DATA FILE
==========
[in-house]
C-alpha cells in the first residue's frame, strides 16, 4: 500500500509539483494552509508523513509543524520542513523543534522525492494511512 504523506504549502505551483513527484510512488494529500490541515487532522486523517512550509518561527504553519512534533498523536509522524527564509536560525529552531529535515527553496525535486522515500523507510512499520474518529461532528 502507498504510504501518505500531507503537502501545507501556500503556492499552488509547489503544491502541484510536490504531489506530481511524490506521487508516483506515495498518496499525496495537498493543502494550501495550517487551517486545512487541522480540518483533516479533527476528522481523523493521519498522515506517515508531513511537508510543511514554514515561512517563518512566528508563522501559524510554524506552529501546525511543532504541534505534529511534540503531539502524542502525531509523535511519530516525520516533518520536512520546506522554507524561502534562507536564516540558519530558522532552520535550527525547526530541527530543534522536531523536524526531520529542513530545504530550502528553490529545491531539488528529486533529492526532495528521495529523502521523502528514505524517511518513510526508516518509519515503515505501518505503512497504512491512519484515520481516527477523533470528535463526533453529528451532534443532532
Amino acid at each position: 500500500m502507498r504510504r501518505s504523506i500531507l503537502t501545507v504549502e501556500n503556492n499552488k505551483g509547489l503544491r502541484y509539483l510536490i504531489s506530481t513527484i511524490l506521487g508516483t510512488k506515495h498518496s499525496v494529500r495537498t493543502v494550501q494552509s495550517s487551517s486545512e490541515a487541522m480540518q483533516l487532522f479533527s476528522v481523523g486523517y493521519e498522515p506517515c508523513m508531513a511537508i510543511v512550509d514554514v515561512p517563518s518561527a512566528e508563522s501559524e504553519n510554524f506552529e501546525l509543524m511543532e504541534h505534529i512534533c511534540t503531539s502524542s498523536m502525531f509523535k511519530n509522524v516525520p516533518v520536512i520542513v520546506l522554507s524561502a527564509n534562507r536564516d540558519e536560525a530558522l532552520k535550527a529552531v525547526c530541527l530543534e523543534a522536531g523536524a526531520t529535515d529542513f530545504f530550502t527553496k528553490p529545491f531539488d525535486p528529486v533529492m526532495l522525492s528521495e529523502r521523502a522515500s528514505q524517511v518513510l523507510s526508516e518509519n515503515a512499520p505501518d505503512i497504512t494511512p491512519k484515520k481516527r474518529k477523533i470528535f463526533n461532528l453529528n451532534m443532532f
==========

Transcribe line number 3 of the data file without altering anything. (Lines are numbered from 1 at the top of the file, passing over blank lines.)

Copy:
Amino acid at each position: 500500500m502507498r504510504r501518505s504523506i500531507l503537502t501545507v504549502e501556500n503556492n499552488k505551483g509547489l503544491r502541484y509539483l510536490i504531489s506530481t513527484i511524490l506521487g508516483t510512488k506515495h498518496s499525496v494529500r495537498t493543502v494550501q494552509s495550517s487551517s486545512e490541515a487541522m480540518q483533516l487532522f479533527s476528522v481523523g486523517y493521519e498522515p506517515c508523513m508531513a511537508i510543511v512550509d514554514v515561512p517563518s518561527a512566528e508563522s501559524e504553519n510554524f506552529e501546525l509543524m511543532e504541534h505534529i512534533c511534540t503531539s502524542s498523536m502525531f509523535k511519530n509522524v516525520p516533518v520536512i520542513v520546506l522554507s524561502a527564509n534562507r536564516d540558519e536560525a530558522l532552520k535550527a529552531v525547526c530541527l530543534e523543534a522536531g523536524a526531520t529535515d529542513f530545504f530550502t527553496k528553490p529545491f531539488d525535486p528529486v533529492m526532495l522525492s528521495e529523502r521523502a522515500s528514505q524517511v518513510l523507510s526508516e518509519n515503515a512499520p505501518d505503512i497504512t494511512p491512519k484515520k481516527r474518529k477523533i470528535f463526533n461532528l453529528n451532534m443532532f